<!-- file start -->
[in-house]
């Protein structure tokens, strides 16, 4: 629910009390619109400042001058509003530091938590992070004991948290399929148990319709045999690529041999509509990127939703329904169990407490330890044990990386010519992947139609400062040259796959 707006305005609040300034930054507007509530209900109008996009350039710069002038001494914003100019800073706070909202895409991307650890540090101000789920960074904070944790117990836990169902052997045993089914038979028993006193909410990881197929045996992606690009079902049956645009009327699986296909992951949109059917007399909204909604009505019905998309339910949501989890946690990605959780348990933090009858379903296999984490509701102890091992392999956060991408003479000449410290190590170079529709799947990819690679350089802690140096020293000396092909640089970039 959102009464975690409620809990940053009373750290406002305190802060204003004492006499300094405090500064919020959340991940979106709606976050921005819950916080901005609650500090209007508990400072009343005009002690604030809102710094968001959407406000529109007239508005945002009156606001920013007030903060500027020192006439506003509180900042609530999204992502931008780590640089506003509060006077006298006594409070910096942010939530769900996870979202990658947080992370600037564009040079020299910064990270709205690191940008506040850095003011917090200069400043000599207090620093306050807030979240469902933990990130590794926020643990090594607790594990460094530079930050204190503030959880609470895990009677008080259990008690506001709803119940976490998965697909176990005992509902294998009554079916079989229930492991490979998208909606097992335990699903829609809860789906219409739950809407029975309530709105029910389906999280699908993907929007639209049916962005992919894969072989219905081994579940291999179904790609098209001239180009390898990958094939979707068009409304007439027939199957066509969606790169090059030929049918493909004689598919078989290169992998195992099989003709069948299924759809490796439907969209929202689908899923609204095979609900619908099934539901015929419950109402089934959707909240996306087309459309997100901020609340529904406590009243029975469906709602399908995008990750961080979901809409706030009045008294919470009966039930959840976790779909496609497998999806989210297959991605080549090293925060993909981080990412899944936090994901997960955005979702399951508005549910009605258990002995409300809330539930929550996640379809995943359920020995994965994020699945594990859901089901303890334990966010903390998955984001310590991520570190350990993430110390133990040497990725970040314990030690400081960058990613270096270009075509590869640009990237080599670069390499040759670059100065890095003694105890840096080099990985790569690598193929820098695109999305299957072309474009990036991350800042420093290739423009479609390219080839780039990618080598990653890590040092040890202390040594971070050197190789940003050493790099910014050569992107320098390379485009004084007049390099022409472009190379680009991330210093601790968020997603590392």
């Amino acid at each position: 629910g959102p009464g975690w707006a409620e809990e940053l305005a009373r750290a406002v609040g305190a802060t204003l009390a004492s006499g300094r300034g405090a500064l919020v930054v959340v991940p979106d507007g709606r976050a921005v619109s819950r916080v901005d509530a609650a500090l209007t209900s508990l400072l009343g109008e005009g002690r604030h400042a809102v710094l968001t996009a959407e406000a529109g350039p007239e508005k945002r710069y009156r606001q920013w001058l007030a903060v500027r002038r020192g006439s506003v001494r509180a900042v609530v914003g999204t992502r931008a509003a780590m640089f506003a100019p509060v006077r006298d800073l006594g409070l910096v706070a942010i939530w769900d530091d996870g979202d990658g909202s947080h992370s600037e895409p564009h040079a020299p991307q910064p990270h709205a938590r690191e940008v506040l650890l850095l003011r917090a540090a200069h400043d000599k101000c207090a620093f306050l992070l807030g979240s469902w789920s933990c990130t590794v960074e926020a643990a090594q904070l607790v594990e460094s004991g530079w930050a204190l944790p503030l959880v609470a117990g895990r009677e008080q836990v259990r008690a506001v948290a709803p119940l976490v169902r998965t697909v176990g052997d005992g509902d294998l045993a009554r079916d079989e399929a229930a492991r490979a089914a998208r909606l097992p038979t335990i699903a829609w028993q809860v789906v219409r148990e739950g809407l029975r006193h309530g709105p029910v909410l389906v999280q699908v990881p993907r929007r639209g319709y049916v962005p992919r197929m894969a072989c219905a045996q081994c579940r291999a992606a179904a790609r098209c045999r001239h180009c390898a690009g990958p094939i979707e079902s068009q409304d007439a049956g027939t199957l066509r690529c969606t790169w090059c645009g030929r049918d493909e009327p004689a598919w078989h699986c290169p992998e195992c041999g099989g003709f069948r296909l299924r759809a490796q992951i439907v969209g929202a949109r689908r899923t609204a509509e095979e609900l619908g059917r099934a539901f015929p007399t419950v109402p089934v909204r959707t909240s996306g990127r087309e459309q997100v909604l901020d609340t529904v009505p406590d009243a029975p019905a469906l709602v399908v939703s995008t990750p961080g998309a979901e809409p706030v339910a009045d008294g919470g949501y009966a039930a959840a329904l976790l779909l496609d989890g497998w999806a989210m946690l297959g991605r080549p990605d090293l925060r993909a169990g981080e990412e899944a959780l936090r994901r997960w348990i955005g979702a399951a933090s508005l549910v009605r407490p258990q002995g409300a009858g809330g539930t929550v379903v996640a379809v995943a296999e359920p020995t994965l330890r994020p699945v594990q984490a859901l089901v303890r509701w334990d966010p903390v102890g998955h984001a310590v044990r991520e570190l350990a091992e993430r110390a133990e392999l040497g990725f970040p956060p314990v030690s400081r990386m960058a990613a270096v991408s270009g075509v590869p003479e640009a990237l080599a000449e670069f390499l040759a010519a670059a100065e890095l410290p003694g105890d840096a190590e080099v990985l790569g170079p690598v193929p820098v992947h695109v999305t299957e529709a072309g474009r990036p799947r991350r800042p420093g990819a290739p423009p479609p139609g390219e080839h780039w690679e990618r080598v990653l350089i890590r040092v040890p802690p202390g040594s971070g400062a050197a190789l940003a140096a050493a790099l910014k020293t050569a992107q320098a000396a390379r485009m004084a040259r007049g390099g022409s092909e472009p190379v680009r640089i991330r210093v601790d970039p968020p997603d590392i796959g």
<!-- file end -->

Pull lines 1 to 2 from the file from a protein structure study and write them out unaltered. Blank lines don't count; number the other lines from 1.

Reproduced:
[in-house]
């Protein structure tokens, strides 16, 4: 629910009390619109400042001058509003530091938590992070004991948290399929148990319709045999690529041999509509990127939703329904169990407490330890044990990386010519992947139609400062040259796959 707006305005609040300034930054507007509530209900109008996009350039710069002038001494914003100019800073706070909202895409991307650890540090101000789920960074904070944790117990836990169902052997045993089914038979028993006193909410990881197929045996992606690009079902049956645009009327699986296909992951949109059917007399909204909604009505019905998309339910949501989890946690990605959780348990933090009858379903296999984490509701102890091992392999956060991408003479000449410290190590170079529709799947990819690679350089802690140096020293000396092909640089970039 959102009464975690409620809990940053009373750290406002305190802060204003004492006499300094405090500064919020959340991940979106709606976050921005819950916080901005609650500090209007508990400072009343005009002690604030809102710094968001959407406000529109007239508005945002009156606001920013007030903060500027020192006439506003509180900042609530999204992502931008780590640089506003509060006077006298006594409070910096942010939530769900996870979202990658947080992370600037564009040079020299910064990270709205690191940008506040850095003011917090200069400043000599207090620093306050807030979240469902933990990130590794926020643990090594607790594990460094530079930050204190503030959880609470895990009677008080259990008690506001709803119940976490998965697909176990005992509902294998009554079916079989229930492991490979998208909606097992335990699903829609809860789906219409739950809407029975309530709105029910389906999280699908993907929007639209049916962005992919894969072989219905081994579940291999179904790609098209001239180009390898990958094939979707068009409304007439027939199957066509969606790169090059030929049918493909004689598919078989290169992998195992099989003709069948299924759809490796439907969209929202689908899923609204095979609900619908099934539901015929419950109402089934959707909240996306087309459309997100901020609340529904406590009243029975469906709602399908995008990750961080979901809409706030009045008294919470009966039930959840976790779909496609497998999806989210297959991605080549090293925060993909981080990412899944936090994901997960955005979702399951508005549910009605258990002995409300809330539930929550996640379809995943359920020995994965994020699945594990859901089901303890334990966010903390998955984001310590991520570190350990993430110390133990040497990725970040314990030690400081960058990613270096270009075509590869640009990237080599670069390499040759670059100065890095003694105890840096080099990985790569690598193929820098695109999305299957072309474009990036991350800042420093290739423009479609390219080839780039990618080598990653890590040092040890202390040594971070050197190789940003050493790099910014050569992107320098390379485009004084007049390099022409472009190379680009991330210093601790968020997603590392």